PYR, Sep 2007, $15.00
In 6303, Braxton's Records of Big Game senior researcher Duncan Rojas knows why he relishes his work on a wasteland where the biggest surviving animal besides the few humans like himself is a small rodent. His vocation enables Duncan to dream of a better earth where large mammals lived instead of being extinct or like most Homo sapiens deserted the planet for other worlds leaving behind a dying orb.
Thus when the apparent last Maasai, a race most thought long gone, Bukoba Mandaka, offers him a large some of money to locate the legendary vanished tusks of the long extinct Kilimanjaro Elephant, he would have agreed even without the cash. Over three millennia ago the last known tusks weighing easily over 200 pounds vanished. Although he tries to learn his client’s motive as this will be an expensive project, Mandaka declines to give any further explanation. Still the challenge awakens Rojas from an ennui that had left him almost as dead inside as the planet. As Rojas follows clues through time and worlds with deadly adversaries competing for the prize, he begins to truly appreciate what was lost when man abused his stewardship of the planet as he learns how magnificent Africa once was through the people he meets and ultimately the majestic Kilimanjaro Elephant.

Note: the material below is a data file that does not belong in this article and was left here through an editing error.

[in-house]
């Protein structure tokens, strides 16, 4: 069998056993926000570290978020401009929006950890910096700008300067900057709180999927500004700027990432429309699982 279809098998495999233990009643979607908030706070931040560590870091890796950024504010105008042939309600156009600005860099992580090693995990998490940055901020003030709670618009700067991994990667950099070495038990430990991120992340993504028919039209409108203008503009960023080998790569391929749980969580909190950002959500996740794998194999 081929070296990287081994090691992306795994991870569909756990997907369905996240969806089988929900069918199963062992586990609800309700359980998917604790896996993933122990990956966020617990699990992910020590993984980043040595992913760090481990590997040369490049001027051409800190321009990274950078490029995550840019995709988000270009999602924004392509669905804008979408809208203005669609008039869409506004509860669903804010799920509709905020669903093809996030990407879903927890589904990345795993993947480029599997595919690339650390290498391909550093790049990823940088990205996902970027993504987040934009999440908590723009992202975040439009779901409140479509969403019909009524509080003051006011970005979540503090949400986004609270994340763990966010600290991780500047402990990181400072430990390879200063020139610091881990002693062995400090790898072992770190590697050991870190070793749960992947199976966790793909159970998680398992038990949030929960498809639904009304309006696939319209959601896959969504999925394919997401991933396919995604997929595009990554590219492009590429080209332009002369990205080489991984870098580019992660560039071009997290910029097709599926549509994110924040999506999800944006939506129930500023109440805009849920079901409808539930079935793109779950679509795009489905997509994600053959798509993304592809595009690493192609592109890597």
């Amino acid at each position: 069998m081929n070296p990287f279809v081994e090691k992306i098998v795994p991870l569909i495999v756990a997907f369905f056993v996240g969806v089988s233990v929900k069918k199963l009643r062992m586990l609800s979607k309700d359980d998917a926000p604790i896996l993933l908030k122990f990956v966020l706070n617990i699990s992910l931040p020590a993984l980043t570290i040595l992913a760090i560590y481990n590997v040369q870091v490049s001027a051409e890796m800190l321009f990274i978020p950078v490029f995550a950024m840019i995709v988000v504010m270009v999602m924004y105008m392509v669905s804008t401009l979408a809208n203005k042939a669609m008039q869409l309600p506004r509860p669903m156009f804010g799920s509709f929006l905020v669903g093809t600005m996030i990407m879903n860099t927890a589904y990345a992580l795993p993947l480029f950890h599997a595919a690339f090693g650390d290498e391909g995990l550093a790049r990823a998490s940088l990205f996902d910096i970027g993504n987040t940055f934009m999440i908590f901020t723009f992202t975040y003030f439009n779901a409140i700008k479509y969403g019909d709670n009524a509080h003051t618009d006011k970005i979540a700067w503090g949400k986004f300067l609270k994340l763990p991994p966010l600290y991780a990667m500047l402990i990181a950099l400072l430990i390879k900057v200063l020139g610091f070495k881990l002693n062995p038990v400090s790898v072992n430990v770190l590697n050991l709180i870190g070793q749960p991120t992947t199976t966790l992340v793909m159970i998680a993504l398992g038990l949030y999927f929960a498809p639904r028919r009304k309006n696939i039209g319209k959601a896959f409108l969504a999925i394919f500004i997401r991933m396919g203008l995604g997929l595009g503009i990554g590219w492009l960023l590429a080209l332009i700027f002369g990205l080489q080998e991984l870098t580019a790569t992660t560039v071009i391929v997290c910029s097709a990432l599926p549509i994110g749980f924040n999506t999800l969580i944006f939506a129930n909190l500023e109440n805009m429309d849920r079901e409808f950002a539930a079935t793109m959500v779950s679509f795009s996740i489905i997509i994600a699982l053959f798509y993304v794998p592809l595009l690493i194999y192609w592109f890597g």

IVORY is science fiction at its best as the tale works on multiple levels with the most prevalent being a cautionary thriller warning people that what we do today has impact on all the tomorrows. The story line is fast-paced and loaded with non stop action as Rojas travels back and forth through time and across the galaxy in his quest while rivals less scrupulous want him eliminated. However, even with a terrific hero and excellent eccentric support characters that make the pit stops eras and places seem genuine; the Kilimanjaro Elephant owns Mike Resnick’s thriller as the magnificent animal even in a limited appearance serves as the symbolic warning of man’s reign ending with a disposable planet dying.